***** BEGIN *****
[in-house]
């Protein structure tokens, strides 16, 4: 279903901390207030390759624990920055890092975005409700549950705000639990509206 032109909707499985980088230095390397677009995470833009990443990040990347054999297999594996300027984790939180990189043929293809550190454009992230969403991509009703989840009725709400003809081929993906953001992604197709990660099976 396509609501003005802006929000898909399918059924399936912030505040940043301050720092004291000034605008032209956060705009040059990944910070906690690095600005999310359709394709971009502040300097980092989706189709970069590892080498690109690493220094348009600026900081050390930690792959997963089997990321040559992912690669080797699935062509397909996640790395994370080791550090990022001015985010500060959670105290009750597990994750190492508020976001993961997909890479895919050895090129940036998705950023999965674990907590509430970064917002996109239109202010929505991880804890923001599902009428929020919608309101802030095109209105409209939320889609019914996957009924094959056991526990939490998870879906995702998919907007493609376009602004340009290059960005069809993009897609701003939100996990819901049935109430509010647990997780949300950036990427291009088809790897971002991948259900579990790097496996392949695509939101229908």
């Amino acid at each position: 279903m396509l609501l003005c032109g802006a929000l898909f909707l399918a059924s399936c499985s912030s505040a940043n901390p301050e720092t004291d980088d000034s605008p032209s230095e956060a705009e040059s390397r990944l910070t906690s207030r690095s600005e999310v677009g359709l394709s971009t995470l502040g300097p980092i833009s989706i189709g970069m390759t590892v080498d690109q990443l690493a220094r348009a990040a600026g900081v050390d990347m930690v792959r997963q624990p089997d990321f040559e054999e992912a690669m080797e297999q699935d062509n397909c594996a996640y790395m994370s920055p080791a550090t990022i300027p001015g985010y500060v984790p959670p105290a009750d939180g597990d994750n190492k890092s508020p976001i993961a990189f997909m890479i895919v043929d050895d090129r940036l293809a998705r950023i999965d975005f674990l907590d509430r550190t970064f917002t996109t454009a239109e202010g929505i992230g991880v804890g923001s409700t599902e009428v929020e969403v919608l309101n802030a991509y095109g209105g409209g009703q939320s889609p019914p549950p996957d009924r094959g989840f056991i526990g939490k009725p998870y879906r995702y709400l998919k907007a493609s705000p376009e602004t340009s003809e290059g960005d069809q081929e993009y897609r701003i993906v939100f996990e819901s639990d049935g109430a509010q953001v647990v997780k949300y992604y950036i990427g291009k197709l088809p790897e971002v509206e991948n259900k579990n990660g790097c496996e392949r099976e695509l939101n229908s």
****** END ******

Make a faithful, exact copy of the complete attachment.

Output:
[in-house]
């Protein structure tokens, strides 16, 4: 279903901390207030390759624990920055890092975005409700549950705000639990509206 032109909707499985980088230095390397677009995470833009990443990040990347054999297999594996300027984790939180990189043929293809550190454009992230969403991509009703989840009725709400003809081929993906953001992604197709990660099976 396509609501003005802006929000898909399918059924399936912030505040940043301050720092004291000034605008032209956060705009040059990944910070906690690095600005999310359709394709971009502040300097980092989706189709970069590892080498690109690493220094348009600026900081050390930690792959997963089997990321040559992912690669080797699935062509397909996640790395994370080791550090990022001015985010500060959670105290009750597990994750190492508020976001993961997909890479895919050895090129940036998705950023999965674990907590509430970064917002996109239109202010929505991880804890923001599902009428929020919608309101802030095109209105409209939320889609019914996957009924094959056991526990939490998870879906995702998919907007493609376009602004340009290059960005069809993009897609701003939100996990819901049935109430509010647990997780949300950036990427291009088809790897971002991948259900579990790097496996392949695509939101229908």
């Amino acid at each position: 279903m396509l609501l003005c032109g802006a929000l898909f909707l399918a059924s399936c499985s912030s505040a940043n901390p301050e720092t004291d980088d000034s605008p032209s230095e956060a705009e040059s390397r990944l910070t906690s207030r690095s600005e999310v677009g359709l394709s971009t995470l502040g300097p980092i833009s989706i189709g970069m390759t590892v080498d690109q990443l690493a220094r348009a990040a600026g900081v050390d990347m930690v792959r997963q624990p089997d990321f040559e054999e992912a690669m080797e297999q699935d062509n397909c594996a996640y790395m994370s920055p080791a550090t990022i300027p001015g985010y500060v984790p959670p105290a009750d939180g597990d994750n190492k890092s508020p976001i993961a990189f997909m890479i895919v043929d050895d090129r940036l293809a998705r950023i999965d975005f674990l907590d509430r550190t970064f917002t996109t454009a239109e202010g929505i992230g991880v804890g923001s409700t599902e009428v929020e969403v919608l309101n802030a991509y095109g209105g409209g009703q939320s889609p019914p549950p996957d009924r094959g989840f056991i526990g939490k009725p998870y879906r995702y709400l998919k907007a493609s705000p376009e602004t340009s003809e290059g960005d069809q081929e993009y897609r701003i993906v939100f996990e819901s639990d049935g109430a509010q953001v647990v997780k949300y992604y950036i990427g291009k197709l088809p790897e971002v509206e991948n259900k579990n990660g790097c496996e392949r099976e695509l939101n229908s």